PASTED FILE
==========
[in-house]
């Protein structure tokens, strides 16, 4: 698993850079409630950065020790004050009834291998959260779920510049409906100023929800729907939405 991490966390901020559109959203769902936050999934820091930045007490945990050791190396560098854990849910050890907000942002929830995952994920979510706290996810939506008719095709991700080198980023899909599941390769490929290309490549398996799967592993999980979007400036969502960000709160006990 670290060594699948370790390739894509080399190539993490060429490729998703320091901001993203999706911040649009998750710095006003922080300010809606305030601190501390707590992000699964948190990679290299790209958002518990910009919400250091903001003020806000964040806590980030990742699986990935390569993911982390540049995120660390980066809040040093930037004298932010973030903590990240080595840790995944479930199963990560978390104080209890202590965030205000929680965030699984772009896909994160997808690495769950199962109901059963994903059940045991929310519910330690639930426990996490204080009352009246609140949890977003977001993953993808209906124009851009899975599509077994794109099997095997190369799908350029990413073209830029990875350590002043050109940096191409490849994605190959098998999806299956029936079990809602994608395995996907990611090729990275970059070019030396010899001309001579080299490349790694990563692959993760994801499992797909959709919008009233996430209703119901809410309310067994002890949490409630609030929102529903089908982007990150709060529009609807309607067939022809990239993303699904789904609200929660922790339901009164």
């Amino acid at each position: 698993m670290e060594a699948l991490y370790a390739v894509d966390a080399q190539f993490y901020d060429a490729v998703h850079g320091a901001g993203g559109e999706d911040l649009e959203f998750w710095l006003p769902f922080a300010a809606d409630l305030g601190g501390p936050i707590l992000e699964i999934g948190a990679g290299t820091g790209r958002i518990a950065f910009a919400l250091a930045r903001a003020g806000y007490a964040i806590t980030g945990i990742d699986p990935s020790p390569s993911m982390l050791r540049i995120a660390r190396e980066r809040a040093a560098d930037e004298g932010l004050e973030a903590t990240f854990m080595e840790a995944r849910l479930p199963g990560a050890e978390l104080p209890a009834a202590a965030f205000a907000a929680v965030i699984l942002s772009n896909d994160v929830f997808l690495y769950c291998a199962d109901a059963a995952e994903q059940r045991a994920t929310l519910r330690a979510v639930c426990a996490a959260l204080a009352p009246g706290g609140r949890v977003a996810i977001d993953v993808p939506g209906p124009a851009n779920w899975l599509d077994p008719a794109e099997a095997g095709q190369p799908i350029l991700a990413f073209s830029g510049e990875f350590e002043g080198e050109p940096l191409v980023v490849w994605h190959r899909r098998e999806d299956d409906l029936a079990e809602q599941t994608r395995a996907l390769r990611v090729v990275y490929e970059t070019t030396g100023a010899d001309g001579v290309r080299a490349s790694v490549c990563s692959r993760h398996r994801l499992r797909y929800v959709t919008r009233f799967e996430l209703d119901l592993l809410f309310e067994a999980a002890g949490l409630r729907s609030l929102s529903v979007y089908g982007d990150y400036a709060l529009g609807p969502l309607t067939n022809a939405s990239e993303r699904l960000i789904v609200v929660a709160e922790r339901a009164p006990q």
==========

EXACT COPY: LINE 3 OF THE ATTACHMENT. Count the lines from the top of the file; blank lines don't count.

């Amino acid at each position: 698993m670290e060594a699948l991490y370790a390739v894509d966390a080399q190539f993490y901020d060429a490729v998703h850079g320091a901001g993203g559109e999706d911040l649009e959203f998750w710095l006003p769902f922080a300010a809606d409630l305030g601190g501390p936050i707590l992000e699964i999934g948190a990679g290299t820091g790209r958002i518990a950065f910009a919400l250091a930045r903001a003020g806000y007490a964040i806590t980030g945990i990742d699986p990935s020790p390569s993911m982390l050791r540049i995120a660390r190396e980066r809040a040093a560098d930037e004298g932010l004050e973030a903590t990240f854990m080595e840790a995944r849910l479930p199963g990560a050890e978390l104080p209890a009834a202590a965030f205000a907000a929680v965030i699984l942002s772009n896909d994160v929830f997808l690495y769950c291998a199962d109901a059963a995952e994903q059940r045991a994920t929310l519910r330690a979510v639930c426990a996490a959260l204080a009352p009246g706290g609140r949890v977003a996810i977001d993953v993808p939506g209906p124009a851009n779920w899975l599509d077994p008719a794109e099997a095997g095709q190369p799908i350029l991700a990413f073209s830029g510049e990875f350590e002043g080198e050109p940096l191409v980023v490849w994605h190959r899909r098998e999806d299956d409906l029936a079990e809602q599941t994608r395995a996907l390769r990611v090729v990275y490929e970059t070019t030396g100023a010899d001309g001579v290309r080299a490349s790694v490549c990563s692959r993760h398996r994801l499992r797909y929800v959709t919008r009233f799967e996430l209703d119901l592993l809410f309310e067994a999980a002890g949490l409630r729907s609030l929102s529903v979007y089908g982007d990150y400036a709060l529009g609807p969502l309607t067939n022809a939405s990239e993303r699904l960000i789904v609200v929660a709160e922790r339901a009164p006990q």